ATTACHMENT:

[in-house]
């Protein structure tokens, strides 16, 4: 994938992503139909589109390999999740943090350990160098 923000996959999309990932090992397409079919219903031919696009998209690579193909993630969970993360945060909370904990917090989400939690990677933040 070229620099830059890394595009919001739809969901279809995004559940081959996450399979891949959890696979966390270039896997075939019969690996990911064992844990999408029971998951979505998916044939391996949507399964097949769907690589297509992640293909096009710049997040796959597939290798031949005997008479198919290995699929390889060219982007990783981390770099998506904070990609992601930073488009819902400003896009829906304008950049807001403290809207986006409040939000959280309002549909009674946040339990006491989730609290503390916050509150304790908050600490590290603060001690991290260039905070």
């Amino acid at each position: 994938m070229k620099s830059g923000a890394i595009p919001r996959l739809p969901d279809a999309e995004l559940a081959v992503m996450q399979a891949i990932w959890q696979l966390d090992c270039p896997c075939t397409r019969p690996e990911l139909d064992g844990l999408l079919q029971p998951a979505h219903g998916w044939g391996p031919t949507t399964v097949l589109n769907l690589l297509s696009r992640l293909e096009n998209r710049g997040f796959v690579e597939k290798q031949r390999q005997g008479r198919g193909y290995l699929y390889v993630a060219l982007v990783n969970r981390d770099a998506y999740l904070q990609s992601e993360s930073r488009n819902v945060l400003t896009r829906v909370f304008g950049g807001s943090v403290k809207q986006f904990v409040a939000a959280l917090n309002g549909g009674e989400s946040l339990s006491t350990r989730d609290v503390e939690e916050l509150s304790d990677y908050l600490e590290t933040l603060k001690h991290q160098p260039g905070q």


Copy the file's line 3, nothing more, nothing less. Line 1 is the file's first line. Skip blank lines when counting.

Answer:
């Amino acid at each position: 994938m070229k620099s830059g923000a890394i595009p919001r996959l739809p969901d279809a999309e995004l559940a081959v992503m996450q399979a891949i990932w959890q696979l966390d090992c270039p896997c075939t397409r019969p690996e990911l139909d064992g844990l999408l079919q029971p998951a979505h219903g998916w044939g391996p031919t949507t399964v097949l589109n769907l690589l297509s696009r992640l293909e096009n998209r710049g997040f796959v690579e597939k290798q031949r390999q005997g008479r198919g193909y290995l699929y390889v993630a060219l982007v990783n969970r981390d770099a998506y999740l904070q990609s992601e993360s930073r488009n819902v945060l400003t896009r829906v909370f304008g950049g807001s943090v403290k809207q986006f904990v409040a939000a959280l917090n309002g549909g009674e989400s946040l339990s006491t350990r989730d609290v503390e939690e916050l509150s304790d990677y908050l600490e590290t933040l603060k001690h991290q160098p260039g905070q």